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Article
Publication date: 3 December 2018

William Coffie, Ibrahim Bedi and Mohammed Amidu

This paper aims to investigate the effects of audit quality on the cost of capital in Ghana.

Abstract

Purpose

This paper aims to investigate the effects of audit quality on the cost of capital in Ghana.

Design/methodology/approach

Non-financial firms listed on the Ghana Stock Exchange (GSE) as well as non-listed firms from the database of Ghana Club 100 were included in the sample. Series are yearly, covering a sample of 40 firms during the six-year period, 2008-2013. The study employed the positivist research paradigm to establish the relationship between audit quality and the cost of capital.

Findings

There is evidence to suggest that the cost of debt and the overall cost of capital of firms in Ghana can be explained by the quality of the external auditors. The results also show that the large size of the board is associated with low cost of debt.

Research limitations/implications

The fact that the choice of quality measure is based on firm size only and other measurements of audit quality could not be measured. Future research may examine how other approaches to measuring audit quality affect cost of capital.

Practical implications

The results significant for those charged with assurance and regulation, as well as lenders and managers of companies.

Originality/value

The authors investigate how external auditing quality affects the cost of capital of firms operating in Ghana.

Details

Journal of Financial Reporting and Accounting, vol. 16 no. 4
Type: Research Article
ISSN: 1985-2517

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Article
Publication date: 5 February 2018

William Coffie, Francis Aboagye-Otchere and Alhassan Musah

The purpose of this paper is to examine the effect of corporate governance and degree of multinational activities (DMAs) on corporate social responsibility disclosures…

Abstract

Purpose

The purpose of this paper is to examine the effect of corporate governance and degree of multinational activities (DMAs) on corporate social responsibility disclosures (CSRD) within the context of a developing country.

Design/methodology/approach

Using the annual report of 33 listed firms spanning from 2008 to 2013, the authors employed content analysis based on an adapted index score of CSRD developed by Hackston and Milne (1996) as applied in similar studies (e.g. Deegan et al., 2002; Hassan, 2014). Guided by the authors’ hypotheses, the authors model quantity and quality of CSRD (two separate econometric models) as functions of multinational activity and corporate governance.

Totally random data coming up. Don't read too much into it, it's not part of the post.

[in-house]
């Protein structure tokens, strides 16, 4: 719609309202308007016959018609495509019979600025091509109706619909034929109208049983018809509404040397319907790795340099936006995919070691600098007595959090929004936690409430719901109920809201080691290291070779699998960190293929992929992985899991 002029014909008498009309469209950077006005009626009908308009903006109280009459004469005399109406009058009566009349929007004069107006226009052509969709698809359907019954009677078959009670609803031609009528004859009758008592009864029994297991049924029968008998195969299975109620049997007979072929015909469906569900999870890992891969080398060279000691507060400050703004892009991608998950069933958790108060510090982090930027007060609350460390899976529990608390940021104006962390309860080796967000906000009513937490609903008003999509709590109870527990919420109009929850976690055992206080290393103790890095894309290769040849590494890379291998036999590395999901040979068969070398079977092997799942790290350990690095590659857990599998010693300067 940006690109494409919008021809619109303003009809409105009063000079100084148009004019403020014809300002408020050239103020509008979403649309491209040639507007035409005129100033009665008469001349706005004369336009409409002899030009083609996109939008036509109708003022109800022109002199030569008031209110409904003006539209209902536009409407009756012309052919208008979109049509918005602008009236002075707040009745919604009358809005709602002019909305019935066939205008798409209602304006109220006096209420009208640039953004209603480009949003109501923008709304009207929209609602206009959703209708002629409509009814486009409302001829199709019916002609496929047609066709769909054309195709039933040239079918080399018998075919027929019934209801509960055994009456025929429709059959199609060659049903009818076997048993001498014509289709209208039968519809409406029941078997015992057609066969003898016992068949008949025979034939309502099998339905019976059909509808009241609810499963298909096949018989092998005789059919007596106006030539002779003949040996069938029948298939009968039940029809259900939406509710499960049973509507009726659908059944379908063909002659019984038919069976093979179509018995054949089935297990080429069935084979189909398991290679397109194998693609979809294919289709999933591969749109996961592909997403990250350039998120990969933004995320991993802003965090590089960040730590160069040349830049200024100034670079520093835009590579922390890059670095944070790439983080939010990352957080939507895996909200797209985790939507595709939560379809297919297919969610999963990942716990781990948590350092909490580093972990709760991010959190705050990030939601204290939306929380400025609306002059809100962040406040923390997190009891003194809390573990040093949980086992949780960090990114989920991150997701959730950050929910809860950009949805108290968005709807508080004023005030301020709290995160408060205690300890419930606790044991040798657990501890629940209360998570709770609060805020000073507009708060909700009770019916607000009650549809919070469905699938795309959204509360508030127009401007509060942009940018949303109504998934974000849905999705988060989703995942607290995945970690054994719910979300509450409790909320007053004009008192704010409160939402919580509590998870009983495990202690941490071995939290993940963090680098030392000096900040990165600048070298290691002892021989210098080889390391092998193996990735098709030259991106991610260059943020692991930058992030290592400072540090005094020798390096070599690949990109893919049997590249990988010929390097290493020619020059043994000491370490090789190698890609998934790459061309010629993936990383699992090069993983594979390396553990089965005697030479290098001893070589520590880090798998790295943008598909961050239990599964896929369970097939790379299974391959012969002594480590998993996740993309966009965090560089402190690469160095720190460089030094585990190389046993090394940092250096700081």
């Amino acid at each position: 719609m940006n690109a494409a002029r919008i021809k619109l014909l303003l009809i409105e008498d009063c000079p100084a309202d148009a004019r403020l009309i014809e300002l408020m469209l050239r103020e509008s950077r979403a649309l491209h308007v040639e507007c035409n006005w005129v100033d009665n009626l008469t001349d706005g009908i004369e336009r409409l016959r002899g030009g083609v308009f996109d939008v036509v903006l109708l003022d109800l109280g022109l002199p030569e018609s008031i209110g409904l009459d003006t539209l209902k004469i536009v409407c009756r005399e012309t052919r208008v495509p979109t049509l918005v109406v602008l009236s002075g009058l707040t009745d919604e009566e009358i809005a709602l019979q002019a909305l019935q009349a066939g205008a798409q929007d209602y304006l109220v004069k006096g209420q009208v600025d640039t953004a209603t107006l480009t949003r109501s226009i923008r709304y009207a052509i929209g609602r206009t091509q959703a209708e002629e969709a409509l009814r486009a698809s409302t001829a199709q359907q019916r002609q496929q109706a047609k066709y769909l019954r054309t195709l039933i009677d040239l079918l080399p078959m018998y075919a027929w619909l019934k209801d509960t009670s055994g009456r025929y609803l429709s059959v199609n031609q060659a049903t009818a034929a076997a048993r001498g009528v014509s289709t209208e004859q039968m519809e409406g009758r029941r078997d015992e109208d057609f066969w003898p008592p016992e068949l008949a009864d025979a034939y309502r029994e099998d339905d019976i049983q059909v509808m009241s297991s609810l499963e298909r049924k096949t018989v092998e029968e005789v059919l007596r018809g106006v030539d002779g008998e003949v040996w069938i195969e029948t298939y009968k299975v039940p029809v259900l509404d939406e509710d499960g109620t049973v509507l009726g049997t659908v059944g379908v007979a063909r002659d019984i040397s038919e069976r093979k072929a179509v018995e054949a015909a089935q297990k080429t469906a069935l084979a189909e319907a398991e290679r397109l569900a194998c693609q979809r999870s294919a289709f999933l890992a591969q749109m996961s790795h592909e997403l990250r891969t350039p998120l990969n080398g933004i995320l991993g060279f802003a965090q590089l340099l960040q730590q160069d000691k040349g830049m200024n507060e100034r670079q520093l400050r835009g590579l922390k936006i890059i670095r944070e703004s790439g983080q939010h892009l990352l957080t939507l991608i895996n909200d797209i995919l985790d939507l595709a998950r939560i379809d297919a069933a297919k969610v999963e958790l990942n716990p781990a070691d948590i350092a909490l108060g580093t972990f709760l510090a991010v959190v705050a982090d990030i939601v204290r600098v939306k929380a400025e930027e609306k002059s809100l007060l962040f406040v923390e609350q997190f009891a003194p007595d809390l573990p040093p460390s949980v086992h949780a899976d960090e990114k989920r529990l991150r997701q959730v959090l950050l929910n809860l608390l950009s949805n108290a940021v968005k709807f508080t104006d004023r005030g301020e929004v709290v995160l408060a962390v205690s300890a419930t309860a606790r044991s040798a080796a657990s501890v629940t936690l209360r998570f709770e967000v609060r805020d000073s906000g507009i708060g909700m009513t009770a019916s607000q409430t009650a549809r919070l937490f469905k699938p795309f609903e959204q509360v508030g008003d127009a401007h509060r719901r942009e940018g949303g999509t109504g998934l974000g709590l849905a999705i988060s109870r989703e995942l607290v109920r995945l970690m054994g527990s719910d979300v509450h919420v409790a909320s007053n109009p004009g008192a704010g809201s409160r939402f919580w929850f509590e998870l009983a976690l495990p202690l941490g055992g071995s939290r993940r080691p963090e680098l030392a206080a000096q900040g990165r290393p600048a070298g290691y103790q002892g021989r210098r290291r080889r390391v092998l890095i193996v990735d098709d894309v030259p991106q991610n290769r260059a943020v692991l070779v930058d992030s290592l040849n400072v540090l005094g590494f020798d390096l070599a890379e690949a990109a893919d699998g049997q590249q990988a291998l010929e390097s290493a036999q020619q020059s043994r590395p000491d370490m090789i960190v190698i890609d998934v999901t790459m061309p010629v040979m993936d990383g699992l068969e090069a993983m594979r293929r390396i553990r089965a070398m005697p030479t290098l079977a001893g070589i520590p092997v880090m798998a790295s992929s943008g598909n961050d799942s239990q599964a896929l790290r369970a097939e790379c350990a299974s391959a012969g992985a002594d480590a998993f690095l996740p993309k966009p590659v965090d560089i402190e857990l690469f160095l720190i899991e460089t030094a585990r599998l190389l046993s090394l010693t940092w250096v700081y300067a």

Findings

The results show that the DMA has a positive association with both quality and quality of CSRD. The results also show that certain corporate governance characteristics such as board size (quality and quantity) as well as the presence of a social responsibility sub-committee of the board (quality) have a positive relationship with CSRD. However, increasing the number of non-executive directors (NEDs) may not necessarily improve the quantity or quality of disclosure.

Research limitations/implications

The study is limited by theory and geography. Theoretically, the study is based on the legitimacy theory and feels compelled to reiterate the importance of considering alternative theoretical perspective in future research. Again the study is limited geographically as the investigation is based on Ghana only and the authors suggest that future research be extended to other countries.

Practical implications

This study is important as it demonstrates the importance of providing quality of CSRD to stakeholders when the board of a firm has a sub-committee responsible for corporate social responsibility.

Originality/value

The results of the study extend the literature on CSRD by demonstrating a new evidence on how the degree of firm’s multinational activities together with corporate government mechanism affects both quantity and quality of CSRD in the context of unchartered developing country. The results support the theoretical view that companies engage in CSRD in attempt to legitimize their operations based on the pressure exerted on them and the mechanism put in place to respond to those pressures.

Details

Journal of Accounting in Emerging Economies, vol. 8 no. 1
Type: Research Article
ISSN: 2042-1168

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Article
Publication date: 7 January 2019

Mohammed Amidu, William Coffie and Philomina Acquah

This paper aims to investigate how transfer pricing (TP) and earnings management affect tax avoidance of firms in Ghana.